Legal but limited? Abortion service availability and readiness assessment in Nepal
The government of Nepal revised its law in 2002 to allow women to terminate a pregnancy up to 12 weeks gestation for any indication on request, and up to 18 weeks if certain conditions are met. We evaluated the readiness of facilities in Nepal to provide three abortion services, manual vacuum aspiration (MVA), medication abortion (MA) and post-abortion care (PAC), using the service availability and readiness assessment (SARA) framework. The framework consists broadly of three domains; service availability, general service readiness and service readiness specific to individual services (i.e. service-specific readiness). We applied the framework to data from the Nepal Health Facility Survey 2015, a nationally representative survey of 992 health facilities. Overall, we find that access to safe abortion remains limited in Nepal. Of the facilities that reported offering delivery services and were thus eligible to provide safe abortion services, 44.5, 36.0 and 25.6% had provided any MVA, MA or PAC services, respectively, in the 3 months prior to the survey, and < 2% were ‘ready’ to provide any abortion service based on our application of the SARA criteria for service-specific readiness. Among only the facilities that reported providing an abortion service in the 3 months prior to the survey, 3.2% of facilities that provided MVA, 1.5% of facilities that provided MA and 1.1% of the facilities that provided PAC had all the components of care required. Although the private sector conducted approximately half of all abortion services provided in the 3 months prior to the survey, no private sector facilities had all the abortion service-specific readiness components. Results suggest that accessing safe abortion services remains a significant challenge for Nepalese women, despite a set of permissive laws.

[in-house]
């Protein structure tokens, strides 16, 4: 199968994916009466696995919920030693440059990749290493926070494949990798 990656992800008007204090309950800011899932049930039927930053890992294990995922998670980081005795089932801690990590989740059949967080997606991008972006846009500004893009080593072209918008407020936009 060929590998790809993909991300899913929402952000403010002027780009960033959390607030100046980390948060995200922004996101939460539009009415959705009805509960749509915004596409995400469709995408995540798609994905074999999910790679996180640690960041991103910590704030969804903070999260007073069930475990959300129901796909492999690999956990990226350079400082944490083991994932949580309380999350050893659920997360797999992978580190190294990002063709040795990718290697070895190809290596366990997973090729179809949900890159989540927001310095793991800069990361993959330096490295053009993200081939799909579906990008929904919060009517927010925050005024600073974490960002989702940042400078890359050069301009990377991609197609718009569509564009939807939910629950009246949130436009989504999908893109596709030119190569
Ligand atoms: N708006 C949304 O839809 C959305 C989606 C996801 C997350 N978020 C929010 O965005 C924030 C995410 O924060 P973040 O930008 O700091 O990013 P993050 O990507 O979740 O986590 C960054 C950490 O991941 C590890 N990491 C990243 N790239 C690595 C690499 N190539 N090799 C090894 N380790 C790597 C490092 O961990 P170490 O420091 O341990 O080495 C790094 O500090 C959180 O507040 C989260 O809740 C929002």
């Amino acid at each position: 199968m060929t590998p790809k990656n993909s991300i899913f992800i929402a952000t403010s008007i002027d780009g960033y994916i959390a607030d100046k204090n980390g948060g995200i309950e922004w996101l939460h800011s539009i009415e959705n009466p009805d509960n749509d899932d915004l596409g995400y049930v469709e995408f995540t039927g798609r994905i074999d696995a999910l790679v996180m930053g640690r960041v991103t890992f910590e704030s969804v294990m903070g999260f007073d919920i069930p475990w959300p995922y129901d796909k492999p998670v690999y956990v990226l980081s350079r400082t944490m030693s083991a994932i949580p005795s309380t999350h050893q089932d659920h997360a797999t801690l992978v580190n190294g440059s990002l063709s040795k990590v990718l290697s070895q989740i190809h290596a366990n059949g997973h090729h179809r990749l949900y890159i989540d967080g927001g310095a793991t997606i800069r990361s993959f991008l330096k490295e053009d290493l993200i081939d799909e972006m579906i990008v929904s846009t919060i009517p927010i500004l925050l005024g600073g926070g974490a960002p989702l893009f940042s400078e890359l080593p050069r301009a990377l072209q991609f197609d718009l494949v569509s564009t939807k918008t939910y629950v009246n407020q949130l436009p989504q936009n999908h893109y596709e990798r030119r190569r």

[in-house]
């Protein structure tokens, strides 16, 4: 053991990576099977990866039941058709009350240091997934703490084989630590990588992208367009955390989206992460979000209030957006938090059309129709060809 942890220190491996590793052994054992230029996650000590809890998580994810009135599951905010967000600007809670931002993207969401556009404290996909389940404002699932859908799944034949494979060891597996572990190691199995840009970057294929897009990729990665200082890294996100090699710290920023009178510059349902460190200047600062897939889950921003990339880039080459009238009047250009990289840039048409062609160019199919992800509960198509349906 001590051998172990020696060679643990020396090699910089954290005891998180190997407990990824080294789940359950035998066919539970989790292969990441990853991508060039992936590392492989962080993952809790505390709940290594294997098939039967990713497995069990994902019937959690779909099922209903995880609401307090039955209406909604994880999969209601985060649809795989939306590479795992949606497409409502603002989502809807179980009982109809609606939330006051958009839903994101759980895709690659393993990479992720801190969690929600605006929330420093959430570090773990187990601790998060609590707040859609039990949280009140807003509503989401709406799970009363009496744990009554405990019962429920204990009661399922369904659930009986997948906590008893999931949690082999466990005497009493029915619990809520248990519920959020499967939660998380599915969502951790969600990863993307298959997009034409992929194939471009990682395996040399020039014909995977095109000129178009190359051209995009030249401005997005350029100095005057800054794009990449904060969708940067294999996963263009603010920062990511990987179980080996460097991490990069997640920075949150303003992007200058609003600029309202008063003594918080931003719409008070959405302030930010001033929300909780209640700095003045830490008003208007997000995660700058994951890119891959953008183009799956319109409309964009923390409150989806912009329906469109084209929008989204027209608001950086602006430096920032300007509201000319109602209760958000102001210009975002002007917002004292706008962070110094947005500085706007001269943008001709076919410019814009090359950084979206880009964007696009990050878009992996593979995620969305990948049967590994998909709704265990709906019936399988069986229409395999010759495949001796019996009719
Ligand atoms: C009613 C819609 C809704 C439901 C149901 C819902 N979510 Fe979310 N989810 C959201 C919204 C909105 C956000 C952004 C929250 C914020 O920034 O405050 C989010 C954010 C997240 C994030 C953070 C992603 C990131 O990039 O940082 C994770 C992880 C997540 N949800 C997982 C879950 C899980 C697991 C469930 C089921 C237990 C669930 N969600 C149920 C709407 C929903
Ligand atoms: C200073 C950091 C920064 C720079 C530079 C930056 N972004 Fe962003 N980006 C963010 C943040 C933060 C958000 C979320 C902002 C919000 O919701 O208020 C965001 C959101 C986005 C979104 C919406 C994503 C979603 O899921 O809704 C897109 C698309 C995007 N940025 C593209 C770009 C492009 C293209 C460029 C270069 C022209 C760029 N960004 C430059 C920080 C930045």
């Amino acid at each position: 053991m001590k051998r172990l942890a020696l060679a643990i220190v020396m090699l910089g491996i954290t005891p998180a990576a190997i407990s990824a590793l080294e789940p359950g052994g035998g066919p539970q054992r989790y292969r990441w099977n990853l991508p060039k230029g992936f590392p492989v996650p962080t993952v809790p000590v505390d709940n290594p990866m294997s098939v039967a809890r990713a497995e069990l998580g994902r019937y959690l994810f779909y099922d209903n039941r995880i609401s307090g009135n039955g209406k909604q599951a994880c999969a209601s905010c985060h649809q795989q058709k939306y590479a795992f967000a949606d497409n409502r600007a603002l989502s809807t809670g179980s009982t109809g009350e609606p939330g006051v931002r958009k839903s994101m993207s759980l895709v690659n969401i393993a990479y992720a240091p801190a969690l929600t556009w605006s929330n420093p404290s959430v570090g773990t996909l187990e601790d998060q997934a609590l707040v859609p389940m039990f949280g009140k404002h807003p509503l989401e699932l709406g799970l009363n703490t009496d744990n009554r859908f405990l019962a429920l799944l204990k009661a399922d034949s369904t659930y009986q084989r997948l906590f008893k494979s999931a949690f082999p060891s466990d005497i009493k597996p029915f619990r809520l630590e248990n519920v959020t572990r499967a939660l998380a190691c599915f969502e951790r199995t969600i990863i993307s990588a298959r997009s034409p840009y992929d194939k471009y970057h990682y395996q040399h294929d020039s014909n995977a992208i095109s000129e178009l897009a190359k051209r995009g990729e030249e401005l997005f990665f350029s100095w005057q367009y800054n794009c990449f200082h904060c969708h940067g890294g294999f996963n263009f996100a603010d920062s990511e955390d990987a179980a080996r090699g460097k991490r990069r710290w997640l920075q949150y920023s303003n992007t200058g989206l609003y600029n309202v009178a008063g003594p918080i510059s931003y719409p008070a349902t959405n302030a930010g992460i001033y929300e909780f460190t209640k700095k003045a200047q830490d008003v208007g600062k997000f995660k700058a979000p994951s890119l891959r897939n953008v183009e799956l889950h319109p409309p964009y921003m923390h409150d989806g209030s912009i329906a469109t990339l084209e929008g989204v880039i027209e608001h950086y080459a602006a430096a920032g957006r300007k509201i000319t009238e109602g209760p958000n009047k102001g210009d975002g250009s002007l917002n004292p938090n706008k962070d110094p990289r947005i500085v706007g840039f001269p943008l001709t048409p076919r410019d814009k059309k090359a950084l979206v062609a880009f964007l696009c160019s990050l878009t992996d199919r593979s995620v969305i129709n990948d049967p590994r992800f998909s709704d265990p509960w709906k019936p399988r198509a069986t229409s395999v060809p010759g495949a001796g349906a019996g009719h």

Bell, Suzanne O., Linnea Zimmerman, Yoonjoung Choi, and Michelle J. Hindin. 2018. "Legal but limited? Abortion service availability and readiness assessment in Nepal," Health Policy and Planning 33(1): 99–106.